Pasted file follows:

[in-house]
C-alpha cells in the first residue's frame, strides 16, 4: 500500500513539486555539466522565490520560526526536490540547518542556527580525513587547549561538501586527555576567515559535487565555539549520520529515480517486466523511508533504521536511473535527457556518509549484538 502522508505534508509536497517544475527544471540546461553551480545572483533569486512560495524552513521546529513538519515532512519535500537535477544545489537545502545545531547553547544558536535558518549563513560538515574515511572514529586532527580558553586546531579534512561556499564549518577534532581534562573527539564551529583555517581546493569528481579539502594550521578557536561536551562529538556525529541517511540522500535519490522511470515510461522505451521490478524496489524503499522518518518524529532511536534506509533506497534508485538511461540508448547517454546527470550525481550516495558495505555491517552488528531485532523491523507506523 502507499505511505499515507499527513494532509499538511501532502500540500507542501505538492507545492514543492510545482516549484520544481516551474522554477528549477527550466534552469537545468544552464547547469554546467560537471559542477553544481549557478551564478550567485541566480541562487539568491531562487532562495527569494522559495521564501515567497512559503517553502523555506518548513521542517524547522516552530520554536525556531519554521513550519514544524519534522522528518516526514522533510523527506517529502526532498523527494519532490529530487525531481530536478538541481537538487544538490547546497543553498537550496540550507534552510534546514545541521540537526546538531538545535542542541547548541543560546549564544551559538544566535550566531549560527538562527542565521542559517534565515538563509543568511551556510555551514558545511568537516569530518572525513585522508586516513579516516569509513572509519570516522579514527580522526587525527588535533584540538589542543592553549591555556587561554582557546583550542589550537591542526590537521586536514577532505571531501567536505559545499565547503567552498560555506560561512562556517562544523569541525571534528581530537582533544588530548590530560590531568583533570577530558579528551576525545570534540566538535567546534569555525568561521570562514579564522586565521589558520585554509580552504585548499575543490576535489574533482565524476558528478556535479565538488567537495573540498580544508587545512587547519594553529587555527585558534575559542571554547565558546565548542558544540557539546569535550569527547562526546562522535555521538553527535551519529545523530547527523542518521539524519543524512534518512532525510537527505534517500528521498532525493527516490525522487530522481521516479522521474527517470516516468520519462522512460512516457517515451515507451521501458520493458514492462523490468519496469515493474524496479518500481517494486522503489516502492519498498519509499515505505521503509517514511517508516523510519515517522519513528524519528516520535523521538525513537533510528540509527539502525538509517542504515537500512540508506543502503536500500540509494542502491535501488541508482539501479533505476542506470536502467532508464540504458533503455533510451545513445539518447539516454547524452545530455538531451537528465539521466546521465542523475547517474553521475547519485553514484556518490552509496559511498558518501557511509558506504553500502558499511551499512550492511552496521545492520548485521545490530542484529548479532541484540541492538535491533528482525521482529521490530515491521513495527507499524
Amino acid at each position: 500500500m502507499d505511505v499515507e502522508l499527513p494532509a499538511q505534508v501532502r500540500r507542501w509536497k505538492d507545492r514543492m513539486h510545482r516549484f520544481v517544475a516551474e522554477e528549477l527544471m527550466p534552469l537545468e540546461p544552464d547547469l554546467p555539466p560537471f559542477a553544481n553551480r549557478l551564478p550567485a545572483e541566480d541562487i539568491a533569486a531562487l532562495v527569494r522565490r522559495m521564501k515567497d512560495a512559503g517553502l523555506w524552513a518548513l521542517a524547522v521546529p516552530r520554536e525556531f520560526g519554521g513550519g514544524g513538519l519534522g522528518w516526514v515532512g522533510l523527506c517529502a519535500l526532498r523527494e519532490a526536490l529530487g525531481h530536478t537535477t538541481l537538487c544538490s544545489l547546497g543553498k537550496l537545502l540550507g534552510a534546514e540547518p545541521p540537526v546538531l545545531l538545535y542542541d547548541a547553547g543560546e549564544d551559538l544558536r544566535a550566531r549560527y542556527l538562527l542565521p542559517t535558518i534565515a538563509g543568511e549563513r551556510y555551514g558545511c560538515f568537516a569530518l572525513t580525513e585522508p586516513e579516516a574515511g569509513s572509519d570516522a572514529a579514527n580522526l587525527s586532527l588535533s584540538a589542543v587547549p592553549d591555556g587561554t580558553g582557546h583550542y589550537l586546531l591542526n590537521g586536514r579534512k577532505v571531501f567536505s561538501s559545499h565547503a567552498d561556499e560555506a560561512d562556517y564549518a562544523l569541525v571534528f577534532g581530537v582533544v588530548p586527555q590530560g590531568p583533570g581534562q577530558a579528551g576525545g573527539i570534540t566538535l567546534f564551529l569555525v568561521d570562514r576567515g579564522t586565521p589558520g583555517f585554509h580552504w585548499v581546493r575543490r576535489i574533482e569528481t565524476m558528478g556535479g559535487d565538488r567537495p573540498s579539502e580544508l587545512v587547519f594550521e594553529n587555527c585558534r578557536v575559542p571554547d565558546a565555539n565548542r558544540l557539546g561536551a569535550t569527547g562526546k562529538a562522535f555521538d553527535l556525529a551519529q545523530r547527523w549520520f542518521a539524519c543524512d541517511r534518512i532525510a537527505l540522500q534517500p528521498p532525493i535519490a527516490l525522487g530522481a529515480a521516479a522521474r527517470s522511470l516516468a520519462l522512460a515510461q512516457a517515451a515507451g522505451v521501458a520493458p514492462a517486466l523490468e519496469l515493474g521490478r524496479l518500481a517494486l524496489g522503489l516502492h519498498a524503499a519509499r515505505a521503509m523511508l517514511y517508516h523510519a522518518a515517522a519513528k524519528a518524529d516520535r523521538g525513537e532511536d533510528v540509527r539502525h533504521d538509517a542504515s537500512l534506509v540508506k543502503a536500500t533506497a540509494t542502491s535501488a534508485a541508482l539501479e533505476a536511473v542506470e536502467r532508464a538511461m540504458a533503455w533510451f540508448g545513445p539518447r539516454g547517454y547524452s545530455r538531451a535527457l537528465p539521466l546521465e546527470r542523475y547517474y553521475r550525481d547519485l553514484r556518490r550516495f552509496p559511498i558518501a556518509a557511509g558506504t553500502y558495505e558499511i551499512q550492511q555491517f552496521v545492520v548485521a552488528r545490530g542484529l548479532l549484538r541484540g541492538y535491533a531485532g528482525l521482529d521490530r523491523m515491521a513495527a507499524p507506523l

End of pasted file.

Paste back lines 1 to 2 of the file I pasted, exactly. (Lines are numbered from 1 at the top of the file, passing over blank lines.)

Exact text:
[in-house]
C-alpha cells in the first residue's frame, strides 16, 4: 500500500513539486555539466522565490520560526526536490540547518542556527580525513587547549561538501586527555576567515559535487565555539549520520529515480517486466523511508533504521536511473535527457556518509549484538 502522508505534508509536497517544475527544471540546461553551480545572483533569486512560495524552513521546529513538519515532512519535500537535477544545489537545502545545531547553547544558536535558518549563513560538515574515511572514529586532527580558553586546531579534512561556499564549518577534532581534562573527539564551529583555517581546493569528481579539502594550521578557536561536551562529538556525529541517511540522500535519490522511470515510461522505451521490478524496489524503499522518518518524529532511536534506509533506497534508485538511461540508448547517454546527470550525481550516495558495505555491517552488528531485532523491523507506523 502507499505511505499515507499527513494532509499538511501532502500540500507542501505538492507545492514543492510545482516549484520544481516551474522554477528549477527550466534552469537545468544552464547547469554546467560537471559542477553544481549557478551564478550567485541566480541562487539568491531562487532562495527569494522559495521564501515567497512559503517553502523555506518548513521542517524547522516552530520554536525556531519554521513550519514544524519534522522528518516526514522533510523527506517529502526532498523527494519532490529530487525531481530536478538541481537538487544538490547546497543553498537550496540550507534552510534546514545541521540537526546538531538545535542542541547548541543560546549564544551559538544566535550566531549560527538562527542565521542559517534565515538563509543568511551556510555551514558545511568537516569530518572525513585522508586516513579516516569509513572509519570516522579514527580522526587525527588535533584540538589542543592553549591555556587561554582557546583550542589550537591542526590537521586536514577532505571531501567536505559545499565547503567552498560555506560561512562556517562544523569541525571534528581530537582533544588530548590530560590531568583533570577530558579528551576525545570534540566538535567546534569555525568561521570562514579564522586565521589558520585554509580552504585548499575543490576535489574533482565524476558528478556535479565538488567537495573540498580544508587545512587547519594553529587555527585558534575559542571554547565558546565548542558544540557539546569535550569527547562526546562522535555521538553527535551519529545523530547527523542518521539524519543524512534518512532525510537527505534517500528521498532525493527516490525522487530522481521516479522521474527517470516516468520519462522512460512516457517515451515507451521501458520493458514492462523490468519496469515493474524496479518500481517494486522503489516502492519498498519509499515505505521503509517514511517508516523510519515517522519513528524519528516520535523521538525513537533510528540509527539502525538509517542504515537500512540508506543502503536500500540509494542502491535501488541508482539501479533505476542506470536502467532508464540504458533503455533510451545513445539518447539516454547524452545530455538531451537528465539521466546521465542523475547517474553521475547519485553514484556518490552509496559511498558518501557511509558506504553500502558499511551499512550492511552496521545492520548485521545490530542484529548479532541484540541492538535491533528482525521482529521490530515491521513495527507499524